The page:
Understanding Human Nature: Social Psychology and The Concept of Need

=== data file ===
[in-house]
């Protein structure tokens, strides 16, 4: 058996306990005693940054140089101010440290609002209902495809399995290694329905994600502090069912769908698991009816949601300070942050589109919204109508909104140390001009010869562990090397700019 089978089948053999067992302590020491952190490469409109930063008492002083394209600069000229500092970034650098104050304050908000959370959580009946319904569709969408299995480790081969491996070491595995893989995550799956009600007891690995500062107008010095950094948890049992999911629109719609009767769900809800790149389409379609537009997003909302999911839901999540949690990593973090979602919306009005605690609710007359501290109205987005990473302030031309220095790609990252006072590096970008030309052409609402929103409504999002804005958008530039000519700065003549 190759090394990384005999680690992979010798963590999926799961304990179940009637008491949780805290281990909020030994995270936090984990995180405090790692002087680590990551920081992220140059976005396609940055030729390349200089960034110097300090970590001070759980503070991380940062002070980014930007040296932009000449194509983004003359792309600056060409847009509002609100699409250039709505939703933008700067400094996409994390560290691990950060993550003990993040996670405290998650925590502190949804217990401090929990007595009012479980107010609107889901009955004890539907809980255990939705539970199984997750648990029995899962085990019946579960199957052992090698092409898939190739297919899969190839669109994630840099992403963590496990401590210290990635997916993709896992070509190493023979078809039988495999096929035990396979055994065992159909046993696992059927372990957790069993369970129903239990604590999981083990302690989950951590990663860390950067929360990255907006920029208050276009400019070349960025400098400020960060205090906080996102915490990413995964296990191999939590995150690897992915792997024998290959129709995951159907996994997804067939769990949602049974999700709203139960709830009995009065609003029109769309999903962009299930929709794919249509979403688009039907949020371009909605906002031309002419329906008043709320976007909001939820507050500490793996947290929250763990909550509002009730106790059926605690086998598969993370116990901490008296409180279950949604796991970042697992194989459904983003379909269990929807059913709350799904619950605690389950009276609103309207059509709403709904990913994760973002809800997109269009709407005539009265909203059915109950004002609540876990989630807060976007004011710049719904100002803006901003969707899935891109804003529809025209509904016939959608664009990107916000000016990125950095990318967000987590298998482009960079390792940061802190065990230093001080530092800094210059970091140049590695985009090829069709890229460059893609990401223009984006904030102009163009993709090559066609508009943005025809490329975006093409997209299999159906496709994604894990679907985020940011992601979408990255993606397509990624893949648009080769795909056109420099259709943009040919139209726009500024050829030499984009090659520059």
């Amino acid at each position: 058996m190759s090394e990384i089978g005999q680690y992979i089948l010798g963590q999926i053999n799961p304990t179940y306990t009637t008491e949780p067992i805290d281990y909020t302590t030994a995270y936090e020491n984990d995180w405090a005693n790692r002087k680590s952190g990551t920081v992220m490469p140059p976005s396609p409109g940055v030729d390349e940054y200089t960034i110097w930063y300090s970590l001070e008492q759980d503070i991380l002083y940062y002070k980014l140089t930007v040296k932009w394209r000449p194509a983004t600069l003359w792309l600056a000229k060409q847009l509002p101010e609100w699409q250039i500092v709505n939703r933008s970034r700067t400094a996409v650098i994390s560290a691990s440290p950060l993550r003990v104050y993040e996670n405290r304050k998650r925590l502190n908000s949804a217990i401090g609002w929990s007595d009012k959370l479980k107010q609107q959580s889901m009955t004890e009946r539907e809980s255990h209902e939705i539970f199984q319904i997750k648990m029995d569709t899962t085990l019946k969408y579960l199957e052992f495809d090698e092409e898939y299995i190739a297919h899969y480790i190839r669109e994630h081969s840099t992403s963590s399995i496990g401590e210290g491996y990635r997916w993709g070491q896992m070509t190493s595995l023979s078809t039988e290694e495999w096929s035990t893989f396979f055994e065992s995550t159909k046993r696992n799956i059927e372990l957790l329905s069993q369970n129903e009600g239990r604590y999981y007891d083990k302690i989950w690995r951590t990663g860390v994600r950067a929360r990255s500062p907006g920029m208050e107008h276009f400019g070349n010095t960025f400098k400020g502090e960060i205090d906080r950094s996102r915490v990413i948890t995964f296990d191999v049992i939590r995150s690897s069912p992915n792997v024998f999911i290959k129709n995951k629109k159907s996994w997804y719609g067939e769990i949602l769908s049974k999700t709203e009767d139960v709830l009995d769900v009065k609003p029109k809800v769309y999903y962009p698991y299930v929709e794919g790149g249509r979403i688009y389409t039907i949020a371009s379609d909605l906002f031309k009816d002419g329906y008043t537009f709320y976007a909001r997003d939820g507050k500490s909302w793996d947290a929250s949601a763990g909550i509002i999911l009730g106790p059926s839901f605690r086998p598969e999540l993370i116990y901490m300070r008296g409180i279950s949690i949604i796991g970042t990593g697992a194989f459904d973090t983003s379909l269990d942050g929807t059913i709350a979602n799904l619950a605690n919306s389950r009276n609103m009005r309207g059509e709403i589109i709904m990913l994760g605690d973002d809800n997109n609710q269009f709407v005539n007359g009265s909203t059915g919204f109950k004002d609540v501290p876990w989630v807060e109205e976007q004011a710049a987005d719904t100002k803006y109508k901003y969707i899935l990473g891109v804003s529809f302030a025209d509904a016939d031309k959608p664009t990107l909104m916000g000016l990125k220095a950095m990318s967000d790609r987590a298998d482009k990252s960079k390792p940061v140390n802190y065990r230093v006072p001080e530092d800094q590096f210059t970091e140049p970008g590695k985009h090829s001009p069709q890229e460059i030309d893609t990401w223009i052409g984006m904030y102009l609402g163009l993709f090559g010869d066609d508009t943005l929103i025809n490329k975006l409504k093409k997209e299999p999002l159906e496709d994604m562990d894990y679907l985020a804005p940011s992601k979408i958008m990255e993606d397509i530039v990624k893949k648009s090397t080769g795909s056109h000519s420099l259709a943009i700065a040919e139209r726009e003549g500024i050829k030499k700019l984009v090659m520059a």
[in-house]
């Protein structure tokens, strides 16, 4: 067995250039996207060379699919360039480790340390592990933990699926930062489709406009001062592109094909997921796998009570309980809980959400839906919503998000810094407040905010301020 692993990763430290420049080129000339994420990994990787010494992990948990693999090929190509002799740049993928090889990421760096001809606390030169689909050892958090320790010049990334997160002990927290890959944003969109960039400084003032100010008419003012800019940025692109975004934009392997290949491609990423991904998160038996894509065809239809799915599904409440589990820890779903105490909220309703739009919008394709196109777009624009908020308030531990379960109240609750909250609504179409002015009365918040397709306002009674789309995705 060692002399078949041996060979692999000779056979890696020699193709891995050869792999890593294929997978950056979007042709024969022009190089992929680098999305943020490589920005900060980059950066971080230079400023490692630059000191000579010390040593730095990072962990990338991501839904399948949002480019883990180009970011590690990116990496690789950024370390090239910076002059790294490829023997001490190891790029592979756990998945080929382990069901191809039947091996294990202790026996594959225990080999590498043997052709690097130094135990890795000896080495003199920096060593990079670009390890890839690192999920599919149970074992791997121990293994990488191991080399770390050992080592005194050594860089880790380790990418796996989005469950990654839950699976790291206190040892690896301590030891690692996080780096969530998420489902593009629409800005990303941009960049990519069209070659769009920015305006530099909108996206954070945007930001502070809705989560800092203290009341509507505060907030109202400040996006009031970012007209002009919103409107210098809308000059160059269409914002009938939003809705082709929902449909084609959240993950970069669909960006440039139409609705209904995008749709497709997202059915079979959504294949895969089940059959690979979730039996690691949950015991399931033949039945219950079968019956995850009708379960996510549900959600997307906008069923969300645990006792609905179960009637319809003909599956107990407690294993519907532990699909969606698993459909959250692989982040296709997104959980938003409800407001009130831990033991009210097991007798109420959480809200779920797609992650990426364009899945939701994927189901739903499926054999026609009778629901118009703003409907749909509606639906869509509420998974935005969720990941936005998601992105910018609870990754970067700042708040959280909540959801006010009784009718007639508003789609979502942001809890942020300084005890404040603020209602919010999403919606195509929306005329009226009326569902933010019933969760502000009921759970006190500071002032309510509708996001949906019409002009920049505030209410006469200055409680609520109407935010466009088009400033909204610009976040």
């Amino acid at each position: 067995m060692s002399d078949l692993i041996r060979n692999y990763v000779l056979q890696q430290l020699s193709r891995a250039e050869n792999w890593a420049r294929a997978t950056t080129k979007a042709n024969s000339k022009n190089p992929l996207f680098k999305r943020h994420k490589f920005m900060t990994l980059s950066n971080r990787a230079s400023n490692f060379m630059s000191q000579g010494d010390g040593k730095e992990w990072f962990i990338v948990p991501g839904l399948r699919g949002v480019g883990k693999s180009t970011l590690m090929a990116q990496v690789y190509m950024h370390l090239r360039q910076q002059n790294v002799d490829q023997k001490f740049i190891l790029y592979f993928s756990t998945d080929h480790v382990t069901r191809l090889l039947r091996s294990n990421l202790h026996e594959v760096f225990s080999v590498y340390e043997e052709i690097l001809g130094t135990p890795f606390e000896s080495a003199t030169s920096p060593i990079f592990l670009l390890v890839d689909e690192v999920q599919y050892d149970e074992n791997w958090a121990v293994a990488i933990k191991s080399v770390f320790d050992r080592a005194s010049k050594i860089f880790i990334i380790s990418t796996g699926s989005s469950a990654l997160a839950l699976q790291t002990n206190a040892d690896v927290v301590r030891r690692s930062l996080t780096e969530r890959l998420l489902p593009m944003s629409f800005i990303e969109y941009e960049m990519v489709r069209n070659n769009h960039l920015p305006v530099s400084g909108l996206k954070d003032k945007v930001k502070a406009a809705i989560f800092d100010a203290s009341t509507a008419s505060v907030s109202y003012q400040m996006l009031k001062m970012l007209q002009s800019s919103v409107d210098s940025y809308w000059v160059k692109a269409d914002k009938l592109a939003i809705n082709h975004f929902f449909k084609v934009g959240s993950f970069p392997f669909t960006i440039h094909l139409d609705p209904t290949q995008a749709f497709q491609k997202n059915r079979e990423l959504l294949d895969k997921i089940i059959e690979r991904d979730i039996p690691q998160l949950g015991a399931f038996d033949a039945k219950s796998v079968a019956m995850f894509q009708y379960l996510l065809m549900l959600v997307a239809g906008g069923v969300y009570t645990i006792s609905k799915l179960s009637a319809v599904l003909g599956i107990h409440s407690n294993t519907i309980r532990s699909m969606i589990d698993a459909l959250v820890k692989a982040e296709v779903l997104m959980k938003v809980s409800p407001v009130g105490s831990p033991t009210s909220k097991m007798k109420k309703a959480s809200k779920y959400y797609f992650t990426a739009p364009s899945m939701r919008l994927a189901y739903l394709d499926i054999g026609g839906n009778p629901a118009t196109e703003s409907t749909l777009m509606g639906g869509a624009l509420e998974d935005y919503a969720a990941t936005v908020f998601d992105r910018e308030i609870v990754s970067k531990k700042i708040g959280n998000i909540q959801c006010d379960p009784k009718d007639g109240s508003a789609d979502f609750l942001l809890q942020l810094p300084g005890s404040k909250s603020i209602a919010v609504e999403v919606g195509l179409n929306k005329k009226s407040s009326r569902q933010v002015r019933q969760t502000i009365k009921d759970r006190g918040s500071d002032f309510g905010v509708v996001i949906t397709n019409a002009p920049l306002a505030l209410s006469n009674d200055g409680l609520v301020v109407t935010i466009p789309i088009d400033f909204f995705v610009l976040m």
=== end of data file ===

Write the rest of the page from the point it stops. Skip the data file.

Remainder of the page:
An awareness of the part played by social relationships came relatively late in the history of experimental psychology. A contribution came in the educational field from contemporary inquiries in certain Child Guidance Clinics. Teachers were encouraged to reorganize their schools in groups homogeneous in attainment and intelligence: and they were invited to look for the symptoms of certain sorts of behaviour problems suitable for referral to Child Guidance Clinics. In an investigation sponsored by child guidance groups in Minneapolis and Cleveland, E. K. Wickman had set out to discover the relative number of problem pupils of different kinds. On retrospect, it can be seen that to some extent this limitation of meaning was a consequence of the unformulated undertones carried by the mechanistic implications of the word 'drive'. The word 'need' carries implications of a certain mutuality of reference. Evidence pointing in the same direction is to be found in analyses of the wishes, hopes, and fears of human beings.